Lou and I took HeatHack to the Informatics Jamboree, where we showed temperature measurement at height using balloons and microcontrollers, and qualitative air current assessment using balloons and fishing weights. It was very handy that the one place where it was safe to go to full height was just in front of what turned out to be pretty powerful ventilation outtake ducts! We actually had to walk the high level balloons over to the space after putting them up elsewhere, because nothing was going to go past that airflow fast enough to end up anywhere but in the lift.
We were too busy to take our own camera out, but the Informatics photographer has given us some of his happy snaps. It was all good fun and I found out a good few of my colleagues have pretty interesting backgrounds and skills.
Our experimental setup in the St Peters boiler room worked flawlessly – sort of. Every single one of the pictures is on the pi, uncorrupted. They just don’t show anything useful because the tape holding the pi up came undone. Oops!
We hadn’t intended to try it quite so soon, but after yesterday’s tour of St Peters, we realized we really want a bit of extra data – something (anything!) that tells us when the boilers actually go on. That’s because they have optimized start control, so they program it to be a particular temperature by a particular time, and the controller figures out when it should start based on the prevailing conditions. On the other hand, the building has a reputation for never reaching the temperature they’ve set. We can save a lot of time and head scratching if we can find out a bit about what’s actually happening in the boiler room.
We’re at it again – this time we have five Lascar loggers checking out St Peters Scottish Episcopal Church in Lutton Place. They’re taking the temperature every five minutes, and one is also checking the relative humidity. We’ve hidden them pretty well, we think, but still in reasonable enough places to provide useful data. We’re not encouraging an early Easter egg hunt – we’d like them to stay where they are! – but if you come across our equipment there, you at least now know what we’re doing.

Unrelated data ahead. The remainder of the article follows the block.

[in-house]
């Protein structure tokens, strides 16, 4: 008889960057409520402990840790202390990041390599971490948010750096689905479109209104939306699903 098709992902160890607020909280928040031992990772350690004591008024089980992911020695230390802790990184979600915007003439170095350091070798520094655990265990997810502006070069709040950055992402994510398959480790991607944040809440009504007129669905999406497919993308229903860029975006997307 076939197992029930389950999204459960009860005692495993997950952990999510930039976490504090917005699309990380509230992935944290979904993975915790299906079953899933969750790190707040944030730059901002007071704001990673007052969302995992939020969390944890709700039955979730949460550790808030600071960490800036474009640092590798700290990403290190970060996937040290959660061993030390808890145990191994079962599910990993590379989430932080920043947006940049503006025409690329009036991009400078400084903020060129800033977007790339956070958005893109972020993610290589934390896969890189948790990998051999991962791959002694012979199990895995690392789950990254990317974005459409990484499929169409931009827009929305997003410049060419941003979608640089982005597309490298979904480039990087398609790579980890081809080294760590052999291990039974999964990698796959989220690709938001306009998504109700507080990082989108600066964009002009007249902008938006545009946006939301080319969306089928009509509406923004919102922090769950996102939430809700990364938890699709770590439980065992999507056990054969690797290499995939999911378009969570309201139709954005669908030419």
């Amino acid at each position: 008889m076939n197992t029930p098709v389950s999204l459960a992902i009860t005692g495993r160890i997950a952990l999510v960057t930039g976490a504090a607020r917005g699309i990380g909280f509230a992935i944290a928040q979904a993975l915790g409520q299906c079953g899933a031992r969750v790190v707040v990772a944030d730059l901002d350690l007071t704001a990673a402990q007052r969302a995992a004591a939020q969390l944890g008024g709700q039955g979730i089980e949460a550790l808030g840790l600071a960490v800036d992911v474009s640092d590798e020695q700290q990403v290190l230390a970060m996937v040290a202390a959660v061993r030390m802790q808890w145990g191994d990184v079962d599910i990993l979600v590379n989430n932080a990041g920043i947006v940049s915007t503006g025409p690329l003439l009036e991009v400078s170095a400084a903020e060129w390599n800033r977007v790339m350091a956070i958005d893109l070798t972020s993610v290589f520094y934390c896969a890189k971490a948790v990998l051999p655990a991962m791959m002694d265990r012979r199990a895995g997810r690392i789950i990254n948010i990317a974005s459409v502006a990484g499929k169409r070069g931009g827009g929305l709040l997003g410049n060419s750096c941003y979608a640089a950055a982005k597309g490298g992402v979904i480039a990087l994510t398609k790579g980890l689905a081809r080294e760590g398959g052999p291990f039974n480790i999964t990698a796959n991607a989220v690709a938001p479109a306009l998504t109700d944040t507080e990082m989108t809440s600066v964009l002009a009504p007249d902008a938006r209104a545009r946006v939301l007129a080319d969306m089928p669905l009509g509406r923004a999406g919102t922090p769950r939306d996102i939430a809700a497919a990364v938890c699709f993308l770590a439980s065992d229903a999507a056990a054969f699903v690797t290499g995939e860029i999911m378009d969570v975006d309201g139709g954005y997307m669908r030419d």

We wanted everyone to have the experience of building the balloon clusters on Shrove Tuesday, which severely limited the measurement we could take, since we also didn’t want anyone to have to stick around for a complete heating cycle. On the other hand, we discovered that the techniques we invented for the day actually do work and have the potentially to be very informative. So we re-ran parts of the exercises on Thursday 12 March 2015. Here are the results.
In a late addition to our schedule, HeatHack has been invited to participate in the yearly celebration of all things computer science and beyond that is the Informatics Jamboree. It’s a party for the University of Edinburgh School of Informatics to let their hair down and show their families what they do – but we could all be brothers and sisters, right?
Friday 27 March 2015 at the Informatics Forum, 10 Crichton Street Edinburgh EH8 9AB
setup at 13:00
talk 16:15-16:45 – “How I learned to stop worrying and love Public Engagement: Beltane, I, und Du ”
Tuesday we did some prototyping for our Mini-Maker Faire display based on some cracking homework submissions. We discovered that mylar space blanket only looks conductive and that anything you can pierce easily with a through-hole LED also risks being fragile enough to rip. Contact at the tip of the LED leg is enough for a circuit, but hard to ensure on a rigid conductor. Steel strainers are conductive, but the holes are kind of small to thread shielded wire through. Bubble wrap makes a good, cheap light diffuser. And even though cut-up loo roll centres look a bit like tealights, there’s something else that looks even more like them: tealights. The outer frame slips off and is conductive to boot. This leads us to our design – tealight shells with LEDs poked through, balanced on a positively charged mesh, and with one leg dangling onto a negative charged length of copper tape mounted on foam to aid connectivity. Cute, yes? Continue reading Tuesday’s design result→
We knew before that the organ at Christ Church dumps cold air straight on the Michael’s head, but now we have the measurement to prove it. The hot wire anemometer showed draughts of .3-.6 m/s – that’s definitely in the “annoying draft” range and then some!